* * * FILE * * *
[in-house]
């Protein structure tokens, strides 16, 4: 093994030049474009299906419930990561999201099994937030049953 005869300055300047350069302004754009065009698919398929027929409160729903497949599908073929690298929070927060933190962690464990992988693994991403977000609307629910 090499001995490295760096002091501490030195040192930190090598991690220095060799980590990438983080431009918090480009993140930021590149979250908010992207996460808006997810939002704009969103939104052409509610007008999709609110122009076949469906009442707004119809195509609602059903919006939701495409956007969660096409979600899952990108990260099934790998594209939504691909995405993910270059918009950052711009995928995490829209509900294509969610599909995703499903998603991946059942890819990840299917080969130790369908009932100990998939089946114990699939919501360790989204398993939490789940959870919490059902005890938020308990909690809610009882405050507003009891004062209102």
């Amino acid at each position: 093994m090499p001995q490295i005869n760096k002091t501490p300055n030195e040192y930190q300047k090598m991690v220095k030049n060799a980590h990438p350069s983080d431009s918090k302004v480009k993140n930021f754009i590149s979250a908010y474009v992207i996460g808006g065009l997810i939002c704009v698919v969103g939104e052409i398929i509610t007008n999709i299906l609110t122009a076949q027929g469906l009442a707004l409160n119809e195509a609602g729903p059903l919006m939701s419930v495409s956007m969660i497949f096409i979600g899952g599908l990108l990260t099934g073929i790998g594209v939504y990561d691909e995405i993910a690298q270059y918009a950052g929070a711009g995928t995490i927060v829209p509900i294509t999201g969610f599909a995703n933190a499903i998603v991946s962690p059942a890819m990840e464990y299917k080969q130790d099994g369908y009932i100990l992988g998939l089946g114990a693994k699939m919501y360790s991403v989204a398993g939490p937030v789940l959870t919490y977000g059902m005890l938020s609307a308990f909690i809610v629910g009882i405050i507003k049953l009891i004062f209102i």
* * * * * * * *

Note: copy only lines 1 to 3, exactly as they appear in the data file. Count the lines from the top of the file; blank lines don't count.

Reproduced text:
[in-house]
């Protein structure tokens, strides 16, 4: 093994030049474009299906419930990561999201099994937030049953 005869300055300047350069302004754009065009698919398929027929409160729903497949599908073929690298929070927060933190962690464990992988693994991403977000609307629910 090499001995490295760096002091501490030195040192930190090598991690220095060799980590990438983080431009918090480009993140930021590149979250908010992207996460808006997810939002704009969103939104052409509610007008999709609110122009076949469906009442707004119809195509609602059903919006939701495409956007969660096409979600899952990108990260099934790998594209939504691909995405993910270059918009950052711009995928995490829209509900294509969610599909995703499903998603991946059942890819990840299917080969130790369908009932100990998939089946114990699939919501360790989204398993939490789940959870919490059902005890938020308990909690809610009882405050507003009891004062209102």
């Amino acid at each position: 093994m090499p001995q490295i005869n760096k002091t501490p300055n030195e040192y930190q300047k090598m991690v220095k030049n060799a980590h990438p350069s983080d431009s918090k302004v480009k993140n930021f754009i590149s979250a908010y474009v992207i996460g808006g065009l997810i939002c704009v698919v969103g939104e052409i398929i509610t007008n999709i299906l609110t122009a076949q027929g469906l009442a707004l409160n119809e195509a609602g729903p059903l919006m939701s419930v495409s956007m969660i497949f096409i979600g899952g599908l990108l990260t099934g073929i790998g594209v939504y990561d691909e995405i993910a690298q270059y918009a950052g929070a711009g995928t995490i927060v829209p509900i294509t999201g969610f599909a995703n933190a499903i998603v991946s962690p059942a890819m990840e464990y299917k080969q130790d099994g369908y009932i100990l992988g998939l089946g114990a693994k699939m919501y360790s991403v989204a398993g939490p937030v789940l959870t919490y977000g059902m005890l938020s609307a308990f909690i809610v629910g009882i405050i507003k049953l009891i004062f209102i």